If you have received a claim document called a Writ of Summons (Writ), it means that a party (the plaintiff) has started a civil claim against you (the defendant).
A Writ is a formal document addressed to you, requiring you to attend court if you wish to dispute the plaintiff's claims.
You should also read the Writ to find out:
This section describes the civil process for the following cases:
Refer to the following to find out about the civil process begun by a Writ.
Respond to a Writ
Understand the possible ways you can respond to a Writ.
Prepare the case for trial
The most common step after the close of pleadings is the discovery and inspection of documents. At discovery, parties are expected to disclose to each other documentary evidence.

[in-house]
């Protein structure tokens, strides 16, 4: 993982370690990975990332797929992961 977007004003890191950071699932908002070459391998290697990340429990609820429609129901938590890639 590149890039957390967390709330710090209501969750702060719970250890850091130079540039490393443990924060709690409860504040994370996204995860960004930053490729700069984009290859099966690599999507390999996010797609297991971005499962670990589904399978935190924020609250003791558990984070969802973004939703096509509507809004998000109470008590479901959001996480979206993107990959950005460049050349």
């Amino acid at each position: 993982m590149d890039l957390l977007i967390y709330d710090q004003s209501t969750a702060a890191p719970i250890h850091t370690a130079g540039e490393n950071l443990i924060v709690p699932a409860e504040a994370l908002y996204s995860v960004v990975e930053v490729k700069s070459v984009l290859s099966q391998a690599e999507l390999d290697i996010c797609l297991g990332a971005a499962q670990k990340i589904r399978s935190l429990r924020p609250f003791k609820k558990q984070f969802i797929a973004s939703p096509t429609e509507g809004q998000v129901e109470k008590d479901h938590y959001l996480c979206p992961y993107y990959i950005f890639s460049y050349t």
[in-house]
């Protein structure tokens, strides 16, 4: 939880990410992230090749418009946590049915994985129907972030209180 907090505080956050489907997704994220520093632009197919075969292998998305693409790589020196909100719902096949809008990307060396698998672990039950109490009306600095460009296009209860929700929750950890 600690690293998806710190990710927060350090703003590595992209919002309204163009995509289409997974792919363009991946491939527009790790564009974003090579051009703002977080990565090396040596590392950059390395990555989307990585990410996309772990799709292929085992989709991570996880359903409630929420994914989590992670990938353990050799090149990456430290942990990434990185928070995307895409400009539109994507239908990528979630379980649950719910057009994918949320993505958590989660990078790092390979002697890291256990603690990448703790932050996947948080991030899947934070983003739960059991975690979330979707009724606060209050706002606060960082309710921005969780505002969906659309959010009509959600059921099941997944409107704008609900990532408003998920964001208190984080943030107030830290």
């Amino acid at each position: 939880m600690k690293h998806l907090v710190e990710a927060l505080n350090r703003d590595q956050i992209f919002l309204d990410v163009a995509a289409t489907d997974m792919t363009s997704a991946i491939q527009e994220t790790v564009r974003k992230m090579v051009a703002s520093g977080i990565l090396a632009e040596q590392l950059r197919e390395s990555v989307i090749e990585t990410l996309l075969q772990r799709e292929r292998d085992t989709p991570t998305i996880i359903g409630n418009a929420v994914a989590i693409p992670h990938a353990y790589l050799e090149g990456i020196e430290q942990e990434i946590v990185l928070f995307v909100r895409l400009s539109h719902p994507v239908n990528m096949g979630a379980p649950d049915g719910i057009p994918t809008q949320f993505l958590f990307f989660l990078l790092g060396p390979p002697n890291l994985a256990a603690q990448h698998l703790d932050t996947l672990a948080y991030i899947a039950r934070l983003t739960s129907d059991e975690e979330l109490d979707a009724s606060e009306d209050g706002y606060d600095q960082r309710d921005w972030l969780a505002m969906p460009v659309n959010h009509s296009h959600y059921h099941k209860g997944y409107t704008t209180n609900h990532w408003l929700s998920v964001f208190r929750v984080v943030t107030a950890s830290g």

The court may direct parties to attend a pre-trial conference relating to the matters arising in the action or proceedings.
File an interlocutory application, if needed
In further preparation of a case for trial, either party may also file interlocutory applications with the court. This is done by filing a summons, which should usually be supported by an affidavit.
Attend court for post-trial matters
The court will decide the amount of costs such as fees, charges, disbursements, expenses and remuneration payable between parties after court proceedings conclude.